An exhaustive scientific report issued in 2018 by 13 federal agencies concluded that human activities, especially the emissions of greenhouse gases produced by power plants, factories and automobiles that run on fossil fuels, are the dominant cause of the global temperature rise.
The report concluded that extreme weather events made worse by global warming would cause hundreds of billions of dollars a year in damage in the United States alone. In 2020, the nation saw a record 22 disasters that each caused damage of at least $1 billion, according to the National Oceanic and Atmospheric Administration.
Increasingly, climate activists are making the case for redress from those most directly responsible for carbon emissions: the companies that produced them.
“These oil companies and their executives are by far the most responsible parties for the climate crisis,” said Lee Wasserman, director of the Rockefeller Family Fund, a philanthropic group that helped develop the proposed legislation.
Oil companies have accused the Rockefeller Family Fund of bankrolling a climate conspiracy by funding research that has been used in litigation against the fossil fuel industry.
If the Democratic proposal passed into law, the U.S. government would target companies responsible for at least 0.05 percent of the total carbon dioxide and methane gas emissions in the atmosphere from 2000 to 2019. That would apply to 25 to 30 companies. Aides to Mr. Van Hollen said the legislation aims to look back only as far as 2000 because older data is not considered as reliable or uniform.
To determine the biggest emitters, the government could cite a growing body of research developed by Richard Heede, a researcher at the Climate Accountability Institute, a nonprofit advocacy group. In 2014 Mr. Heede quantified the annual production of every major fossil fuel company and converted it into carbon emissions — finding just 90 companies worldwide were responsible for nearly two-thirds of all greenhouse gas emissions since the start of industrialization.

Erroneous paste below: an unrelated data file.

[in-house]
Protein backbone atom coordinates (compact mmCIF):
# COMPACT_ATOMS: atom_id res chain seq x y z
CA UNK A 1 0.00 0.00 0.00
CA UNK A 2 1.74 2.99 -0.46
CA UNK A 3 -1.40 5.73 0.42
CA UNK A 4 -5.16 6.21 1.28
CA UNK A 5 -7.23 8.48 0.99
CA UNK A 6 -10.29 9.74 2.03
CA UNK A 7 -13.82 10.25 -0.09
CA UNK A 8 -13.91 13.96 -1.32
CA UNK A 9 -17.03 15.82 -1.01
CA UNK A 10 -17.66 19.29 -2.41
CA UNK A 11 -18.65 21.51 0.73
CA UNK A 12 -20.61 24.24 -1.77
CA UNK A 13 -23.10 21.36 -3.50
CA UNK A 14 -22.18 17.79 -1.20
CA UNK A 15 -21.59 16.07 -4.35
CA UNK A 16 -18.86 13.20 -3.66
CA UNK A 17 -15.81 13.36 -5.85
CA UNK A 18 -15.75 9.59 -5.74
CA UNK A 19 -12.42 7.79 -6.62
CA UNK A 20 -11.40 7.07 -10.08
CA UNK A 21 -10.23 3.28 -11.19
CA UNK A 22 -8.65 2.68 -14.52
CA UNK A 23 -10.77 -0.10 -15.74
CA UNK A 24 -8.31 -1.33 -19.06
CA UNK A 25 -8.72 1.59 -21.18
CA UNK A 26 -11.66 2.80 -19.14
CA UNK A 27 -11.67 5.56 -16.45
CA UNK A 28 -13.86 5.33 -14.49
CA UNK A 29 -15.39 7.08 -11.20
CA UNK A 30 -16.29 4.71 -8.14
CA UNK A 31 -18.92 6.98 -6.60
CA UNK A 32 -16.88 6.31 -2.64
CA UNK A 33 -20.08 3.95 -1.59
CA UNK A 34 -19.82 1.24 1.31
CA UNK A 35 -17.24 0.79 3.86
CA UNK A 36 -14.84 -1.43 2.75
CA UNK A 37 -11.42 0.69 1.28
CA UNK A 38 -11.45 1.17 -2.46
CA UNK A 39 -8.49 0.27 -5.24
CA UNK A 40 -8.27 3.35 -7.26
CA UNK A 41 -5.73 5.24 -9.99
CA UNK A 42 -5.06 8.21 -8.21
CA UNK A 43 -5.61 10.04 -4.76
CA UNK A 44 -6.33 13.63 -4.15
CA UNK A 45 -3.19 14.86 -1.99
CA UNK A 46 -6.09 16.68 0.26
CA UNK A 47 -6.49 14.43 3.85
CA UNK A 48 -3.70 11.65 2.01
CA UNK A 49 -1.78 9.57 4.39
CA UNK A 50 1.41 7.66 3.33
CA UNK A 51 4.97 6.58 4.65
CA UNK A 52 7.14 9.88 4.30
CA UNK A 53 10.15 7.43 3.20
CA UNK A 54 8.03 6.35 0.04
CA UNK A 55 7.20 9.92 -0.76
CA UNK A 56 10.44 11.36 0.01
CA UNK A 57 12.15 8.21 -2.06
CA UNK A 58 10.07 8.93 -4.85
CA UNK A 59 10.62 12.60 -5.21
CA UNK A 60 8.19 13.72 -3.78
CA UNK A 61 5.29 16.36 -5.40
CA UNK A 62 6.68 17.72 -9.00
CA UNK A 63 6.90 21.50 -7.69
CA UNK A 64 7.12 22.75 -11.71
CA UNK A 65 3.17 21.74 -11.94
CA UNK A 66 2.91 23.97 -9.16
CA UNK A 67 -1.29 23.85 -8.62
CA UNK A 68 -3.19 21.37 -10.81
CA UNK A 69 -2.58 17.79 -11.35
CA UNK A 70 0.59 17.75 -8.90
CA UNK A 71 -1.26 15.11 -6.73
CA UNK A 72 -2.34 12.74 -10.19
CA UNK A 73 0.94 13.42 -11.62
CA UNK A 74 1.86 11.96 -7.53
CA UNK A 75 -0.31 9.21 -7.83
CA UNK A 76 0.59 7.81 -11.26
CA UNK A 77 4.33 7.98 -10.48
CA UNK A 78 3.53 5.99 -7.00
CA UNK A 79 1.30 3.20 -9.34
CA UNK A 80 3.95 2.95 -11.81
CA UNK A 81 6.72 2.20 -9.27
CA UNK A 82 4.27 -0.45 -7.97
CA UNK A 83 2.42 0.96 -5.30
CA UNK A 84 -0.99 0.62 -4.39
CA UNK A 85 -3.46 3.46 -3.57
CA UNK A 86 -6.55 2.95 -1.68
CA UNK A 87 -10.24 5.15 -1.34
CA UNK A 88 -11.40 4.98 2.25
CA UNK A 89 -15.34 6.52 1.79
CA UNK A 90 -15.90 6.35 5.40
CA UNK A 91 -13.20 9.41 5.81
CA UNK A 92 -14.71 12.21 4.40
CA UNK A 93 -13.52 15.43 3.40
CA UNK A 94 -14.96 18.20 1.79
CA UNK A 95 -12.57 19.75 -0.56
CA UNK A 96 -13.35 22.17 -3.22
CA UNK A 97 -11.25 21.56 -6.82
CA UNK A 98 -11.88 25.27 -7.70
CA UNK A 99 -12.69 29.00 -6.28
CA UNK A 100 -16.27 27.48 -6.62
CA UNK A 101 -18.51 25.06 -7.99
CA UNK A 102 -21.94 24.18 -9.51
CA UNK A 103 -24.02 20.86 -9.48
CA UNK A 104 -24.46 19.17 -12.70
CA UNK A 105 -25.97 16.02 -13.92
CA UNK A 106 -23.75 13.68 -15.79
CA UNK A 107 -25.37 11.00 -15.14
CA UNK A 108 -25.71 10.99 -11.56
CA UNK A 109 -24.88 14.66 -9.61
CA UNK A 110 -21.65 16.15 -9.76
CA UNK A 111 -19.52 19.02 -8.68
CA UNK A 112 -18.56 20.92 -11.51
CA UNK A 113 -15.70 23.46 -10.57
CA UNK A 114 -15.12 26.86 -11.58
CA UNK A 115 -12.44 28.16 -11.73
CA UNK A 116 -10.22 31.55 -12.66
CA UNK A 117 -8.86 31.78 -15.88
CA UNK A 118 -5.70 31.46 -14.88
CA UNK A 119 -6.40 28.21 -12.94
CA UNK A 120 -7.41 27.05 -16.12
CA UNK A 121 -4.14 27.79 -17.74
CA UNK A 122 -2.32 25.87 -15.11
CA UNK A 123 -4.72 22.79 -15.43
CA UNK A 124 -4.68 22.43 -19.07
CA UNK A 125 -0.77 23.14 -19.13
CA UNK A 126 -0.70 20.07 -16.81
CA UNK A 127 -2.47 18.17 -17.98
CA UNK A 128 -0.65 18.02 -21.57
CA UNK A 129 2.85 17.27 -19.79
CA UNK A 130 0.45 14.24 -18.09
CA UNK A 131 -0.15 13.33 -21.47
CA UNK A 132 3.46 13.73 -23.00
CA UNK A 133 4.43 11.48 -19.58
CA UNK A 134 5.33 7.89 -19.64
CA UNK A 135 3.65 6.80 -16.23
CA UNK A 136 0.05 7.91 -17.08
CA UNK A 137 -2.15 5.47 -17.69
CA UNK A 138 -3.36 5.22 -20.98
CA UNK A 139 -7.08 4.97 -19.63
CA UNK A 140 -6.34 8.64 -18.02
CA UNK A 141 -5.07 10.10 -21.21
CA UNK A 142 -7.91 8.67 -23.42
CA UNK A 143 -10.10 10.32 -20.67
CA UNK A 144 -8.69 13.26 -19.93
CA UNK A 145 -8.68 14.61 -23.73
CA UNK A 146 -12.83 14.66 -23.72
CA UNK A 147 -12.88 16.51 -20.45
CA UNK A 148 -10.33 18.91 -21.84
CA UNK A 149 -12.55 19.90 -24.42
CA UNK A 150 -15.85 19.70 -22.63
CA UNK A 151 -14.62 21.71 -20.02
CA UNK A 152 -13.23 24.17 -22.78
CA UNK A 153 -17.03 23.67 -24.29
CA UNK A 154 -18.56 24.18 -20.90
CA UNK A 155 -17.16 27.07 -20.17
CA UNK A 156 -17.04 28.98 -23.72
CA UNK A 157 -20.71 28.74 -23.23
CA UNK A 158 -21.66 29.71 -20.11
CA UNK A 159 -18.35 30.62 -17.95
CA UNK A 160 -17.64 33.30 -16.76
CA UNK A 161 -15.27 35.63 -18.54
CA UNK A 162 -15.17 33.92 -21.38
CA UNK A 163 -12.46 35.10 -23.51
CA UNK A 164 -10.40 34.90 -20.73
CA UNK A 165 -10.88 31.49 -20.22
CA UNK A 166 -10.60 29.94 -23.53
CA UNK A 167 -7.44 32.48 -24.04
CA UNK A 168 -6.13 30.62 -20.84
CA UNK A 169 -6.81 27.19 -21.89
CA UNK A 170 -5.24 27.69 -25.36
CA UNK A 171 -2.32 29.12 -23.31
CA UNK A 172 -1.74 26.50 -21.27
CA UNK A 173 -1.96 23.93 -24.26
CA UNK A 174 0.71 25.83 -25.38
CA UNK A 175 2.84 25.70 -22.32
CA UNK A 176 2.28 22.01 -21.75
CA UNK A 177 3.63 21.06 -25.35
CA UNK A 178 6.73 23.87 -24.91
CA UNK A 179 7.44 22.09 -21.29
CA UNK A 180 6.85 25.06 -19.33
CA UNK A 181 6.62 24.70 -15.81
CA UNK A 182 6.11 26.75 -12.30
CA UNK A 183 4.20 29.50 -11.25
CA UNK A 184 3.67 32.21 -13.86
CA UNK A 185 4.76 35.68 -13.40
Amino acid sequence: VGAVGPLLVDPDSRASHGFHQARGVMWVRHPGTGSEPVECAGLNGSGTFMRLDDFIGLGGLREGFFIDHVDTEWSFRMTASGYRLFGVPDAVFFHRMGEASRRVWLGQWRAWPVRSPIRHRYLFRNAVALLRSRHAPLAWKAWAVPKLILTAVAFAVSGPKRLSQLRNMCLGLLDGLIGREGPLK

The top 20 companies are responsible for nearly 30 percent of emissions, the study found.
The list includes foreign entities like Saudi Aramco and Gazprom as well as U.S.-based companies including Exxon Mobil, Chevron and ConocoPhillips.
Under the Democrats’ plan, the tax would be applied to U.S. companies and foreign companies with American subsidiaries. Companies also would have the ability to dispute the government’s determination.
“Responsibility to pay would be based on a strict liability standard,” according to a draft of the plan. “There is no requirement to prove negligence or intentional wrongdoing. The proposal does not assign blame for specific damages — it simply ensures that these companies contribute to the solution.”
Amy M. Jaffe, managing director of the Climate Policy Lab at Tufts University’s Fletcher School, said while the proposal may raise money, she was skeptical about whether it would force a reduction in greenhouse gas emissions.
“The best way to change behavior is to regulate it,” she said. “There is no substitution for proper regulation and enforcement to end pollution.”
Richard J. Lazarus, a law professor at Harvard University, said he believes the proposal could withstand legal challenges.
He likened the climate fund to the Comprehensive Environmental Response, Compensation and Liability Act, also known as Superfund, which Congress created in 1980 to force polluting companies to pay to clean up toxic sites.
Mr. Lazarus noted that chemical companies sued to block the program but failed. And, he said, “Any differences between the hazardous waste issues of the 1980s and the climate change issues of our times cut in favor of this legislation.”